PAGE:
Teacher attitudes and perceptions toward instructional computing in a K–5 math,science and technology school
Hyeon Ji Seo, University of Southern California, United States
University of Southern California . Awarded
Attitude-behavior theory suggests that the behavioral intention of individuals is a primary predictor of their behavior, and attitudes control behavioral intentions Therefore, to induce teachers to use computers in instruction (behavior), teacher attitudes toward computer use must be gauged. In addition, teacher confidence in applying computers to instruction is another factor predicting the use of computers in instruction. Based on these theoretical assumptions, this study examined the attitudes and confidence of teachers toward computers in a math, science, and technology elementary school as important variables to predict the future behavior of teachers with respect to instructional computing. Results of this study were similar to those found in previous research investigations regarding teacher attitudes and confidence toward instructional computing. The teachers in this study, as reported here, had positive attitudes toward instructional computing but moderate confidence in using computers. There was no difference between the lower and upper elementary grade teachers concerning computer attitudes. The lower grade teachers believed that they were competent in basic computer knowledge and skills such as word processing and web surfing; the upper grade teachers were confident in their ability to apply basic computer knowledge and skills to classroom instruction.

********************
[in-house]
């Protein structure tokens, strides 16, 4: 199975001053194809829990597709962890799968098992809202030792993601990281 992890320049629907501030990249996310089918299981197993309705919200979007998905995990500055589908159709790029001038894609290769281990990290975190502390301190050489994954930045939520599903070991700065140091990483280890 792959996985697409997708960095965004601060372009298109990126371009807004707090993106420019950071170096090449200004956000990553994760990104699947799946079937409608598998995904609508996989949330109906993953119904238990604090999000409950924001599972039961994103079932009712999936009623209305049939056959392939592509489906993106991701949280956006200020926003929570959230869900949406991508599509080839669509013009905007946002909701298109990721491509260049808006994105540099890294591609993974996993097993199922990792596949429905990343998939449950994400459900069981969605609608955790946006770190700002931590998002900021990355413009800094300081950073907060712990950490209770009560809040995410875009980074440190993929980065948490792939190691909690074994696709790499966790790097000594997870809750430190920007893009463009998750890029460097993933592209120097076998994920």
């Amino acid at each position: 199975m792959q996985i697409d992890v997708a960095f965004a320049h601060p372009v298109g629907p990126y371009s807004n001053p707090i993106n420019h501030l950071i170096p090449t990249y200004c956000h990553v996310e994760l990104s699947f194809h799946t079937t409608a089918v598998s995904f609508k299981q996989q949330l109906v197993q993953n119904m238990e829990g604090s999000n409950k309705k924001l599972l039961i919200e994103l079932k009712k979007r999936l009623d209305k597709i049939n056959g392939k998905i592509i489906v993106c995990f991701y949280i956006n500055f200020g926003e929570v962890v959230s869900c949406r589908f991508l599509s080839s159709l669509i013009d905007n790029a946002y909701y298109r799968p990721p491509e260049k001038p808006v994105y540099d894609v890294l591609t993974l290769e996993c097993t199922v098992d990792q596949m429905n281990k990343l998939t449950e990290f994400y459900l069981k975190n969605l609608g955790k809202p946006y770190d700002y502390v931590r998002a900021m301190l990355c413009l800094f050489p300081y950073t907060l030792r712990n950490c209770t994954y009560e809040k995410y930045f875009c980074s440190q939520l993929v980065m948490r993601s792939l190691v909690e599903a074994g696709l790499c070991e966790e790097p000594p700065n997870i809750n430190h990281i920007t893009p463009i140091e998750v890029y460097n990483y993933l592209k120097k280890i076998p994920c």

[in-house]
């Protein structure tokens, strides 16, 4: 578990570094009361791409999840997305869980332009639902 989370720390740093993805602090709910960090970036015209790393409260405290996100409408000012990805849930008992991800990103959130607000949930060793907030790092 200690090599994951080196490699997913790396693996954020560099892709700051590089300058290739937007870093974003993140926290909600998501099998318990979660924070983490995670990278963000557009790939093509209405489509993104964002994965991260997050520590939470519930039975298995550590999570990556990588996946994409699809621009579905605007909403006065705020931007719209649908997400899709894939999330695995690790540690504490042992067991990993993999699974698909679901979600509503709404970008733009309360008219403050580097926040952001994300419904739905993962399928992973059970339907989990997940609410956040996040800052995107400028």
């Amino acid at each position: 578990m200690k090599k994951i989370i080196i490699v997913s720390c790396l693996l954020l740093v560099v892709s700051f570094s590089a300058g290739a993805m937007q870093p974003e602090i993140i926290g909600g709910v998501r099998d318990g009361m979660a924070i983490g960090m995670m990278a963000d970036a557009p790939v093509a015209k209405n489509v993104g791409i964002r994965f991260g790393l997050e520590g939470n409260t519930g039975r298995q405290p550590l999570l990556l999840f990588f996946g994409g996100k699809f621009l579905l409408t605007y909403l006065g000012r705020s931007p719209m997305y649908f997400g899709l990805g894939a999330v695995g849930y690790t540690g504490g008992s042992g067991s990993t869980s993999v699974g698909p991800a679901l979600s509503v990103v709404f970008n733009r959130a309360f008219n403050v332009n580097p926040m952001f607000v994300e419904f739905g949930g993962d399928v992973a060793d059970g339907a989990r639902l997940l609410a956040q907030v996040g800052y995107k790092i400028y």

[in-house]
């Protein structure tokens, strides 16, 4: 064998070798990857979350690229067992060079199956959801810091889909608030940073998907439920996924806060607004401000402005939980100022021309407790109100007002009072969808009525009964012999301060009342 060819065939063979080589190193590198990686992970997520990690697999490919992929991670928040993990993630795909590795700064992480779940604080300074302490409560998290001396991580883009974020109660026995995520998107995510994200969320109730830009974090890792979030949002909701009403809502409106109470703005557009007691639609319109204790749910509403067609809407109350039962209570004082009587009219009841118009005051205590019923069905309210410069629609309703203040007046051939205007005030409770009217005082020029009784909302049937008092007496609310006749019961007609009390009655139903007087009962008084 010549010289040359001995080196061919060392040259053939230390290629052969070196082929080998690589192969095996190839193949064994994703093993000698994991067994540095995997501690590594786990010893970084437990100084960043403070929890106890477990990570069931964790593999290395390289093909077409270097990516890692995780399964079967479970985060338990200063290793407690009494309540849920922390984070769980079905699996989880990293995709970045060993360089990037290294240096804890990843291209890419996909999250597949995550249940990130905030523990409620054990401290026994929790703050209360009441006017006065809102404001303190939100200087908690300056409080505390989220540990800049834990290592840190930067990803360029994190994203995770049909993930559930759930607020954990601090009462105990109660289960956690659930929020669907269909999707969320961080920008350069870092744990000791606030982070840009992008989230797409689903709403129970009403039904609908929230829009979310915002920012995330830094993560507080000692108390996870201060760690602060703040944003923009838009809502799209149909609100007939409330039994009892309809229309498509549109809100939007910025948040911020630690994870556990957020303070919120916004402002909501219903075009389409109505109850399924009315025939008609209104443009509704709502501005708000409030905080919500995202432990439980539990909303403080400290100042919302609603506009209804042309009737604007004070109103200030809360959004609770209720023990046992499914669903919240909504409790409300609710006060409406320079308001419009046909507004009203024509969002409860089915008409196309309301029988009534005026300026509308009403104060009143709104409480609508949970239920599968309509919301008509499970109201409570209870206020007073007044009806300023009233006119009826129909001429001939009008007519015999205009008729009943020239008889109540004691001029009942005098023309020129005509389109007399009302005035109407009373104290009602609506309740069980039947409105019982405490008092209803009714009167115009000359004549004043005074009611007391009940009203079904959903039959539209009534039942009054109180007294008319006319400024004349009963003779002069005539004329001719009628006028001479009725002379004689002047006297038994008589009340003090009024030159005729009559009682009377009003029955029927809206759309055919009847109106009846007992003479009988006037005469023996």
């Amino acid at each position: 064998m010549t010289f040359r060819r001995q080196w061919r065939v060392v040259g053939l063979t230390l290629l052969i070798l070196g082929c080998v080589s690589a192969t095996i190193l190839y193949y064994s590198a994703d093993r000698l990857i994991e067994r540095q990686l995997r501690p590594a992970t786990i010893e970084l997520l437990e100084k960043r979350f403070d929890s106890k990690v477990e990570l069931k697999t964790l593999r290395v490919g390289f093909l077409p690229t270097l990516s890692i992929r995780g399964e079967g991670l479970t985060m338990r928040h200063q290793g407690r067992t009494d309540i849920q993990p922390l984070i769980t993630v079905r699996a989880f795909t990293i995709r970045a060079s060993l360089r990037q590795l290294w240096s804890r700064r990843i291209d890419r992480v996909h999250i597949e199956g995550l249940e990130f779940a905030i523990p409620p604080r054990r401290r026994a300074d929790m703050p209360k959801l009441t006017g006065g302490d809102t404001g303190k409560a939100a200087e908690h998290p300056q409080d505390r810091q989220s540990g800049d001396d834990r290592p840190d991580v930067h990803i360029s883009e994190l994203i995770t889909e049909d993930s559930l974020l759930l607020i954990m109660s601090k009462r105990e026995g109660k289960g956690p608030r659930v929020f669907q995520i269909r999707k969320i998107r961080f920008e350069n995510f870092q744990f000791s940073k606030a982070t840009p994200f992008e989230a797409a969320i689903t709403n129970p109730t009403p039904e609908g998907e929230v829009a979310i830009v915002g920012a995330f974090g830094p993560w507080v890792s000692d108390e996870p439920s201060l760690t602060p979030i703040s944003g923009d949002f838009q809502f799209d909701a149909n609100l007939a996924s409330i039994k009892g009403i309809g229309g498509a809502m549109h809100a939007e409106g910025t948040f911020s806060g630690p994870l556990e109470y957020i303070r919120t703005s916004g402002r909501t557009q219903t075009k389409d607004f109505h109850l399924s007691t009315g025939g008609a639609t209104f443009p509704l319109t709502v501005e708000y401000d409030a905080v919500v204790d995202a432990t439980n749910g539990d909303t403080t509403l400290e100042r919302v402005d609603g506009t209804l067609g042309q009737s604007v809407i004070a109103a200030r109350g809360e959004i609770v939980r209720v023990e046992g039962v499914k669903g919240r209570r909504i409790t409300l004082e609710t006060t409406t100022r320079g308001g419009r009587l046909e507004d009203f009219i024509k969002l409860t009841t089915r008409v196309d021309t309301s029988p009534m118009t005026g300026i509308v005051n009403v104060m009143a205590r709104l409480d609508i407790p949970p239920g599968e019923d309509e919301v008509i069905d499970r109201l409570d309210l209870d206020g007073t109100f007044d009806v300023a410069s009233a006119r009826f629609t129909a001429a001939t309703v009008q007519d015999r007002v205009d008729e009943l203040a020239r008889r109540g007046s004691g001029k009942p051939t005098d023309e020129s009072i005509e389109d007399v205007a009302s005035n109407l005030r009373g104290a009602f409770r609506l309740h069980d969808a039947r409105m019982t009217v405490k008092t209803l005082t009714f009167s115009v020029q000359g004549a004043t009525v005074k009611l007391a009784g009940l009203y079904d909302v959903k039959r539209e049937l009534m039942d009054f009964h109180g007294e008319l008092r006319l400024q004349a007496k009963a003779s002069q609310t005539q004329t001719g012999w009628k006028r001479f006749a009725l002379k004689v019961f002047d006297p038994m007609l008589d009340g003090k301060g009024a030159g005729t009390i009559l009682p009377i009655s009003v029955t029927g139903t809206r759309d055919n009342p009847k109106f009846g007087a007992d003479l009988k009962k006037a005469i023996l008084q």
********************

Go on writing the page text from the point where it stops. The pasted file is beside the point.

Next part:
Importantly, teacher computer attitudes and confidence levels can change as a result of external factors, such as computer-related training and technical support. The relationship between teachers' computer attitudes and confidence levels was positive and moderate. Hence, the relationship between the two variables was stronger in the lower grade teachers than the upper grade teachers. It was inferred that the upper grade teachers were more experienced in using computers for instruction and therefore recognized that an external factor such as institutional support could influence their attitudes and confidence regarding instructional computing. As a result, the upper grade teachers' belief in the relationship between computer attitudes and confidence might be less strong than that of the lower grade teachers. Finally, the teachers were convinced that well-designed computer-related workshops can improve their computer attitudes and confidence, as well as their computer knowledge and skills.
Seo, H.J. Teacher attitudes and perceptions toward instructional computing in a K–5 math,science and technology school. Ph.D. thesis, University of Southern California.
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